Phở. If you've never had it, all I can say is that you're missing out. It is incredibly approachable in that there is nothing "foreign" in the dish that is absolutely foreign. It's comfort food, no matter where you live.
Taking tips from the Chinese and the French, this dish is almost synonymous with Vietnam. I love it because not only does it have that very American pleasing punch of "Beef Flava" in the broth, it's also quite delicate and complicated. It's also almost infinitely customizable. You can have it very Spartan (only noodles and broth) or add to the complexity of the dish with the multitude of side offerings, from sprouts and thin sliced onions to peppers and hot sauce.
I found a great recipe on steamykitchen.com, and have only made a few changes based on what I can normally get and how I've come to like the broth. Today, for example, I couldn't get any good soup bones from the store, so I had to go with ribs for my source of bones. I also don't have any "yellow rock sugar", so I always use regular granulated white sugar. I also like the broth to be a little more aggressively flavored. Other than that, I pretty much stick with her recipe, as it's very easy and straightforward.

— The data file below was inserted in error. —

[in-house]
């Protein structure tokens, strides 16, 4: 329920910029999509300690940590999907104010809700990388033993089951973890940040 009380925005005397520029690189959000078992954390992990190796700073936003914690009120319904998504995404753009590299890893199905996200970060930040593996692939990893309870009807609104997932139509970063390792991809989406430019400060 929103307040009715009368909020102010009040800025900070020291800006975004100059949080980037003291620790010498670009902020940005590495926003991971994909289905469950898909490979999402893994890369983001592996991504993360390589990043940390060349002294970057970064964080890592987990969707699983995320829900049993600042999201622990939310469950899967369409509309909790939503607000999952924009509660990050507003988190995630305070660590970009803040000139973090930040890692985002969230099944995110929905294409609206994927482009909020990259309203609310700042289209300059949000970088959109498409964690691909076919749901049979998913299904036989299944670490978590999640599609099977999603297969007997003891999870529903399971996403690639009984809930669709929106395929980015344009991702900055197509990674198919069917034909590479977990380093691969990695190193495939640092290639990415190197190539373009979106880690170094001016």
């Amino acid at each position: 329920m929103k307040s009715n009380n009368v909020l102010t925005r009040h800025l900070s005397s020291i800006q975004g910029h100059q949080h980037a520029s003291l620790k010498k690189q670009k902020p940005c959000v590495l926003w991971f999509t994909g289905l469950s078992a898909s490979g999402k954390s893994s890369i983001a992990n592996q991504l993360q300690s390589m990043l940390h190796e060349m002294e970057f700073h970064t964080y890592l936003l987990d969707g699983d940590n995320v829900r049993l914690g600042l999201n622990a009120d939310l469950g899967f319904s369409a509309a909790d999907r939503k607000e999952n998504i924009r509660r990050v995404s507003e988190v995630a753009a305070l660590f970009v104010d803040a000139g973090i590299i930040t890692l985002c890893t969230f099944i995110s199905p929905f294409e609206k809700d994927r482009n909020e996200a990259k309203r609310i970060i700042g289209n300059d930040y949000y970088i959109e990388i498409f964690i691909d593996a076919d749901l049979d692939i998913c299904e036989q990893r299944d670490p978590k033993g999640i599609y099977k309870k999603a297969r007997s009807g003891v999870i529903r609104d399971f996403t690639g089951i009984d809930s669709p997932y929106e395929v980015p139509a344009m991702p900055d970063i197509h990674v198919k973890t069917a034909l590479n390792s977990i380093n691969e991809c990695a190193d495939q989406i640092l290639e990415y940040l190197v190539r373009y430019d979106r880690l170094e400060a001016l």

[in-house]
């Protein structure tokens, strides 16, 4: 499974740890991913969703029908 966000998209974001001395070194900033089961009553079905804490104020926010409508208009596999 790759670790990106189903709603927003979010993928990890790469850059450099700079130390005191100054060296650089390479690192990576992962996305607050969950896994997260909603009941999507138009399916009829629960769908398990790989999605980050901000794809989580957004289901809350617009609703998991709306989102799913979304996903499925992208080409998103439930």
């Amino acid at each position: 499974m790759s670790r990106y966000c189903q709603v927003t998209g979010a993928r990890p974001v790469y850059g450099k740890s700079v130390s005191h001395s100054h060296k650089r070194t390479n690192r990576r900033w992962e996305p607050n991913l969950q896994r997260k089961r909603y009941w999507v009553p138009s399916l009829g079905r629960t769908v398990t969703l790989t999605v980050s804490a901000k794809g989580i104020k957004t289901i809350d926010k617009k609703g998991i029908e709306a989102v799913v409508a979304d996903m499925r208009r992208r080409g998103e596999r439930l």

While this recipe takes a bit of time to cook, it's not labor intensive at all. I think you only need to pick up a knife to prep the sides. If you've ever made a soup, this is the same amount of work.
I implore you to do yourself the favor and give this a try. You will be deeply satisfied.
Phở Bò (Vietnamese Beef Noodle Soup)
1 large white onion, quartered
4" nub of ginger, halved lengthwise
5-6 lbs of good beef bones, preferably leg and knuckle (beef ribs if unavailable)
1 lb of beef meat - chuck, brisket, rump, cut into large slices (optional)
6 quarts of water
1 cinnamon stick
1 tbl coriander seeds
1 tbl fennel seeds
6 whole star anise
3 cardamom pods
10 whole cloves
A mesh bag or cheese cloth
1 1/2 tablespoons kosher salt (halve if using regular table salt)
1/4 cup fish sauce
1 inch chunk of yellow rock sugar (about 1 oz) - or 1oz (2 tablespoons) of regular sugar
1 package rice noodles (dried or fresh) (I usually use regular rick sticks for this)
Cooked beef from the broth
1/2 to 1 lb flank, london broil, sirloin or eye of round, sliced as thin as possible.
Big handful of each: mint, cilantro, basil
2 limes, cut into wedges
5 green onions sliced thin
2-3 chili peppers, sliced (optional)
2 cups of bean sprouts
Sriracha hot sauce
I begin by firing up the broiler and getting out my largest pot.
I didn't have a pot big enough for this dish to be comfortably made until yesterday when my wife let me get a 11 quart pot from Ikea (only 30 bucks!) and I highly recommend getting a pot that will fit all the ingredients. The bones take up a lot of space while cooking.
Cut up your onions and ginger, brush them with some oil and get them under the broiler. They will take a while to char up.
|I had some extra ginger, no harm there.|
Meanwhile, get your pot and bones together.
If you are using soup bones from the store (unfortunately, I am not today) take the extra time to parboil them first. Fill your pot with cool water. Bring the water to a boil, and then add the bones, keeping the heat on high. Boil vigorously for 10 minutes. Drain, rinse the bones and rinse out the pot. Refill pot with bones and 6 qts of cool water and bring that to a boil.